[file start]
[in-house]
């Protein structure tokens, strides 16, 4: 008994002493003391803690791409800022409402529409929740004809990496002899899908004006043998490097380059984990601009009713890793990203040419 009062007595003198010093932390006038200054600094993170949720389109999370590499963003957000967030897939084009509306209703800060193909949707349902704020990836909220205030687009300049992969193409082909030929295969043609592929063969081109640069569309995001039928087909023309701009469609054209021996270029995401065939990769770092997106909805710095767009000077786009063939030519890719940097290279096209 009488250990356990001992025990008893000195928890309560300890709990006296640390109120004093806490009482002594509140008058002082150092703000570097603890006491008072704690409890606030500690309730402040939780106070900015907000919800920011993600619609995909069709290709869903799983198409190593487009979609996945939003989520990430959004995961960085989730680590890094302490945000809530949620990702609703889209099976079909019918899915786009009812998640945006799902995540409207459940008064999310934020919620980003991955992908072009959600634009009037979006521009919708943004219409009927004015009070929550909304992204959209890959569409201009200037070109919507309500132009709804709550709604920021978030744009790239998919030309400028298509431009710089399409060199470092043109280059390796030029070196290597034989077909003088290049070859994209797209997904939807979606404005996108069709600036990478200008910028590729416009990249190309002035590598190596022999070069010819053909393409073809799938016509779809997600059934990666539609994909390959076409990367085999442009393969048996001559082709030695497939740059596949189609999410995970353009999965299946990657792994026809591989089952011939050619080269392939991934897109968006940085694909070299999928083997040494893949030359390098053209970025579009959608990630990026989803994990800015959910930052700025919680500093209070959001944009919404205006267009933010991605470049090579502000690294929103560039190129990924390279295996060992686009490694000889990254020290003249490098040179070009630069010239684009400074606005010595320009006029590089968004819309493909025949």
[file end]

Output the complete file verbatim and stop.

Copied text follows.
[in-house]
């Protein structure tokens, strides 16, 4: 008994002493003391803690791409800022409402529409929740004809990496002899899908004006043998490097380059984990601009009713890793990203040419 009062007595003198010093932390006038200054600094993170949720389109999370590499963003957000967030897939084009509306209703800060193909949707349902704020990836909220205030687009300049992969193409082909030929295969043609592929063969081109640069569309995001039928087909023309701009469609054209021996270029995401065939990769770092997106909805710095767009000077786009063939030519890719940097290279096209 009488250990356990001992025990008893000195928890309560300890709990006296640390109120004093806490009482002594509140008058002082150092703000570097603890006491008072704690409890606030500690309730402040939780106070900015907000919800920011993600619609995909069709290709869903799983198409190593487009979609996945939003989520990430959004995961960085989730680590890094302490945000809530949620990702609703889209099976079909019918899915786009009812998640945006799902995540409207459940008064999310934020919620980003991955992908072009959600634009009037979006521009919708943004219409009927004015009070929550909304992204959209890959569409201009200037070109919507309500132009709804709550709604920021978030744009790239998919030309400028298509431009710089399409060199470092043109280059390796030029070196290597034989077909003088290049070859994209797209997904939807979606404005996108069709600036990478200008910028590729416009990249190309002035590598190596022999070069010819053909393409073809799938016509779809997600059934990666539609994909390959076409990367085999442009393969048996001559082709030695497939740059596949189609999410995970353009999965299946990657792994026809591989089952011939050619080269392939991934897109968006940085694909070299999928083997040494893949030359390098053209970025579009959608990630990026989803994990800015959910930052700025919680500093209070959001944009919404205006267009933010991605470049090579502000690294929103560039190129990924390279295996060992686009490694000889990254020290003249490098040179070009630069010239684009400074606005010595320009006029590089968004819309493909025949």